73 Main Stays; 74 Mizzen Truck; 75 Mizzen Royal Mast and
        Rigging; 76 Mizzen Royal Stay; 77 Mizzen Royal Lift; 78
        Mizzen Royal Yard; 79 Mizzen Royal Braces; 80 Mizzen
        Topgallant Mast and Rigging; 81 Mizzen Topgallant Lift; 82
        Mizzen Topgallant Backstays; 83 Mizzen Topgallant Braces;
        84 Mizzen Topgallant Yard; 85 Mizzen Topgallant Stay; 86
        Mizzen Topmast and Rigging; 87 Mizzen Topmast Stay; 88
        Mizzen Topsail Lift; 89 Mizzen Topmast Backstays; 90
        Mizzen Topsail Braces; 91 Mizzen Topsail Yard; 92 Mizzen
        Topsail Footropes; 93 Crossjack Yard; 94 Crossjack
        Footropes; 95 Crossjack Lift; 96 Crossjack Braces; 97
        Mizzenmast and Rigging; 98 Mizzen Stay; 99 Spanker Gaff;
        100 Peak Halyards; 101 Spanker Vangs; 102 Spanker Boom;
        103 Spanker Boom Topping Lift; 104 Jacob's Ladder, or
        Stern Ladder; 105 Spanker Sheet; 106 Cutwater; 107
        Starboard Bow; 108 Starboard Beam; 109 Water Line; 110
        Starboard Quarter; 111 Rudder.
        [1913 Webster]
     3. A dish or utensil (originally fashioned like the hull of a
        ship) used to hold incense. [Obs.] --Tyndale.
        [1913 Webster]
     Armed ship, a private ship taken into the service of the
        government in time of war, and armed and equipped like a
        ship of war. [Eng.] --Brande & C.
     General ship. See under General.
     Ship biscuit, hard biscuit prepared for use on shipboard;
        -- called also ship bread. See Hardtack.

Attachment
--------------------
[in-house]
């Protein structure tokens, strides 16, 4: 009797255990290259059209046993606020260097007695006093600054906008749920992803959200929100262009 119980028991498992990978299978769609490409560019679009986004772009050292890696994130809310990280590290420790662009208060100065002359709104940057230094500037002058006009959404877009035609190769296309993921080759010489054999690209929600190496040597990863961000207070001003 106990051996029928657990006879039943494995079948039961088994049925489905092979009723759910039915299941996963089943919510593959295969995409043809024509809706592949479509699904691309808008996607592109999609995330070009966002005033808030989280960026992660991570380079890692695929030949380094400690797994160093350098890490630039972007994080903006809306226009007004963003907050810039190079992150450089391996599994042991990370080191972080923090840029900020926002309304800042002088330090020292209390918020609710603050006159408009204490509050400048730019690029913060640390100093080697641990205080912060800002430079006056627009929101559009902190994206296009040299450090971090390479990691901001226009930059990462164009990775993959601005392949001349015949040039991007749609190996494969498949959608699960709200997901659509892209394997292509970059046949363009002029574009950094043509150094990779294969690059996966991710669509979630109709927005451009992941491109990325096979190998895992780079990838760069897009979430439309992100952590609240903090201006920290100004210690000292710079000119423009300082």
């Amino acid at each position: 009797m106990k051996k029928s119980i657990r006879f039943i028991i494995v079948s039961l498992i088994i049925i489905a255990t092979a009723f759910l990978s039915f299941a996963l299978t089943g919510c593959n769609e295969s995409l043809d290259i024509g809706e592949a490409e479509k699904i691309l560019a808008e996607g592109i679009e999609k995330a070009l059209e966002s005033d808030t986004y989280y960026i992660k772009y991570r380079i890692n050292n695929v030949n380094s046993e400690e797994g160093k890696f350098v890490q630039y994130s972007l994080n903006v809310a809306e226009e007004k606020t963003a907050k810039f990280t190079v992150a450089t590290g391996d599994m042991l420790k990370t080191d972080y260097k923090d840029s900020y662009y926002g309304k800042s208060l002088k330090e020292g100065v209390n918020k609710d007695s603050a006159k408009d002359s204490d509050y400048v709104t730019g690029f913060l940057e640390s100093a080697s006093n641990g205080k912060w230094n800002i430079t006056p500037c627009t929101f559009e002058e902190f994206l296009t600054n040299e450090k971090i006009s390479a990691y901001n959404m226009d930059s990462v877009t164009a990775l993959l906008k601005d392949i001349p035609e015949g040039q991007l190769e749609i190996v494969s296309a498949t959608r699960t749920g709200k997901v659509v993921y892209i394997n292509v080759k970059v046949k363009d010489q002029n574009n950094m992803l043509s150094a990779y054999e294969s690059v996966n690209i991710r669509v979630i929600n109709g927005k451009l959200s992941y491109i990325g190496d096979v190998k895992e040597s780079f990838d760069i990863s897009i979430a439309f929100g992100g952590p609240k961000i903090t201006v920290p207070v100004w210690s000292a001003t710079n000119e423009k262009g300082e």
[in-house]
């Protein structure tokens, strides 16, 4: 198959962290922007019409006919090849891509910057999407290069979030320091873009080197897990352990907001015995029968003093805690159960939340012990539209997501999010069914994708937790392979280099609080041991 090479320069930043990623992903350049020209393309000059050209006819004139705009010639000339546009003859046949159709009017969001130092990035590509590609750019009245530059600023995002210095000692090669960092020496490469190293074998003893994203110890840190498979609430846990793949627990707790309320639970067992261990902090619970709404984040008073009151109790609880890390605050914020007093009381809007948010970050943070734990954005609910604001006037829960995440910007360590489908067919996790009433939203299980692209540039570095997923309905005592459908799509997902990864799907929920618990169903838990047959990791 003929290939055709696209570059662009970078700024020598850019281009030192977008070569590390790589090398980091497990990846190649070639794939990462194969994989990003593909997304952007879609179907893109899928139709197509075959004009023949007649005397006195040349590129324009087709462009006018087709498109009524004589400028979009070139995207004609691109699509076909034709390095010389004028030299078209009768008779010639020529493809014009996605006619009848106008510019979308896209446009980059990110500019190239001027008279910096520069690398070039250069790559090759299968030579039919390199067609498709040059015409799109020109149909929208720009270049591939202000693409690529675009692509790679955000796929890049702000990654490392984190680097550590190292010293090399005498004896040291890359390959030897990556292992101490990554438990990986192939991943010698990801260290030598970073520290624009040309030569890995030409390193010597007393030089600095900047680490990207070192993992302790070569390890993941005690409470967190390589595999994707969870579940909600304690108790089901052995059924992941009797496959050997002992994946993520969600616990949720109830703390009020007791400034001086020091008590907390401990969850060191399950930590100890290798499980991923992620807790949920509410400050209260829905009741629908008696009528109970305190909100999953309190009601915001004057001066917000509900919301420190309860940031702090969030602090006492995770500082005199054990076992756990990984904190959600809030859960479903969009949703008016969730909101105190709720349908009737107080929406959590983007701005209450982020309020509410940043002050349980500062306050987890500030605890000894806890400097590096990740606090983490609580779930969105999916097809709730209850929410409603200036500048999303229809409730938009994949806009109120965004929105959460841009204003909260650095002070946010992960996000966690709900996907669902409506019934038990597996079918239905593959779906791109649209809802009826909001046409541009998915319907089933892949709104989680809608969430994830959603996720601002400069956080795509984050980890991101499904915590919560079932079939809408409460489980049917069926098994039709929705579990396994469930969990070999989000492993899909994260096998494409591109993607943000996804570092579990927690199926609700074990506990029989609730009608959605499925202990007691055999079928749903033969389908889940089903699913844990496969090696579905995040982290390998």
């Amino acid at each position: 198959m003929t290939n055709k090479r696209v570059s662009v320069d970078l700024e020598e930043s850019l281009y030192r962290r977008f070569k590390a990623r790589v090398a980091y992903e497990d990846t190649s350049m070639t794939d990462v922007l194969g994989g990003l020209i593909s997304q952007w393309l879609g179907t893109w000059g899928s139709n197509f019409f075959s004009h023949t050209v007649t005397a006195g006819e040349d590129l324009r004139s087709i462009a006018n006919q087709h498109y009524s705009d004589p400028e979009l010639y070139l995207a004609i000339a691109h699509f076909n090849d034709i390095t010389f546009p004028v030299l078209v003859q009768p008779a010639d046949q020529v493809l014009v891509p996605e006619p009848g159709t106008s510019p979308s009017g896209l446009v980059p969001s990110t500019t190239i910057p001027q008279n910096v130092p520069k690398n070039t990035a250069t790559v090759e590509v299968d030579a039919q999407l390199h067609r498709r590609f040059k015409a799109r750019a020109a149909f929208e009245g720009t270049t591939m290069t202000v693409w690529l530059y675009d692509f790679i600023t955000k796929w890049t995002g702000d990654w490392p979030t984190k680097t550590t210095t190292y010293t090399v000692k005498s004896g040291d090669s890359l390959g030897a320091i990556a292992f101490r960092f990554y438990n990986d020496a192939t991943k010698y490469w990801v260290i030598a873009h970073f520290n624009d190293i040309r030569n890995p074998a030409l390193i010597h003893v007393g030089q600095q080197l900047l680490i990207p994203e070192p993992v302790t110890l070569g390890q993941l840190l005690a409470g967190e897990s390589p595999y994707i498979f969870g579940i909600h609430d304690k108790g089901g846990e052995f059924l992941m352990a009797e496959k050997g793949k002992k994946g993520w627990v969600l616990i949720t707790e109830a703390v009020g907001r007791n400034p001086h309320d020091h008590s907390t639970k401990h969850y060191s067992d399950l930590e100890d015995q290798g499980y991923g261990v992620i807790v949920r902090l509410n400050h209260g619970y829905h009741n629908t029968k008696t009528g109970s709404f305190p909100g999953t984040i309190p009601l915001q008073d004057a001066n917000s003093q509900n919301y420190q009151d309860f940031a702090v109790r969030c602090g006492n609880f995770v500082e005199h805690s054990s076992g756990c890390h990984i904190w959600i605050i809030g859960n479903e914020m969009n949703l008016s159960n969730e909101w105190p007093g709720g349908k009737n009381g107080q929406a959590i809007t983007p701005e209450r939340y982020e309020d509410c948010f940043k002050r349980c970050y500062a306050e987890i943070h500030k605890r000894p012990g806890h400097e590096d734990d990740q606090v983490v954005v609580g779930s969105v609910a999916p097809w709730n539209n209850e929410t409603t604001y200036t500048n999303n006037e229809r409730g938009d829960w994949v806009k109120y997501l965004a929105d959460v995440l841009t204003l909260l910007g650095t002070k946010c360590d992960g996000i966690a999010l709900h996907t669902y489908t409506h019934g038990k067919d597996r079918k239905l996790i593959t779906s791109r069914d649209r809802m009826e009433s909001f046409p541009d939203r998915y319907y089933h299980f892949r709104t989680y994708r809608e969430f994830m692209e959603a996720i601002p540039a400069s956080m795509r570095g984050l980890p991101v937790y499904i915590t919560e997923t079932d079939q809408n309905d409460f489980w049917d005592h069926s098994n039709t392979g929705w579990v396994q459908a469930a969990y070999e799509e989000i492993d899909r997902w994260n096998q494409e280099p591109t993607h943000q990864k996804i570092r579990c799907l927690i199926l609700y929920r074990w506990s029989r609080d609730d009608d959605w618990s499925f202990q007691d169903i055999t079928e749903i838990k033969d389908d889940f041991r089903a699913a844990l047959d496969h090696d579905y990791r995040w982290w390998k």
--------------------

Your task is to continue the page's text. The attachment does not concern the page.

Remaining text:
Ship boy, a boy who serves in a ship. "Seal up the ship
        boy's eyes." --Shak.
     Ship breaker, one who breaks up vessels when unfit for
        further use.
     Ship broker, a mercantile agent employed in buying and
        selling ships, procuring cargoes, etc., and generally in
        transacting the business of a ship or ships when in port.
     Ship canal, a canal suitable for the passage of seagoing
     Ship carpenter, a carpenter who works at shipbuilding; a
     Ship chandler, one who deals in cordage, canvas, and other,
        furniture of vessels.
     Ship chandlery, the commodities in which a ship chandler
        deals; also, the business of a ship chandler.
     Ship fever (Med.), a form of typhus fever; -- called also
        putrid fever, jail fever, or hospital fever.
     Ship joiner, a joiner who works upon ships.
     Ship letter, a letter conveyed by a ship not a mail packet.
     Ship money (Eng. Hist.), an imposition formerly charged on
        the ports, towns, cities, boroughs, and counties, of
        England, for providing and furnishing certain ships for
        the king's service. The attempt made by Charles I. to
        revive and enforce this tax was resisted by John Hampden,
        and was one of the causes which led to the death of
        Charles. It was finally abolished.
     Ship of the line. See under Line.
     Ship pendulum, a pendulum hung amidships to show the extent
        of the rolling and pitching of a vessel.
     Ship railway.
        (a) An inclined railway with a cradelike car, by means of
            which a ship may be drawn out of water, as for
        (b) A railway arranged for the transportation of vessels
            overland between two water courses or harbors.
     Ship's company, the crew of a ship or other vessel.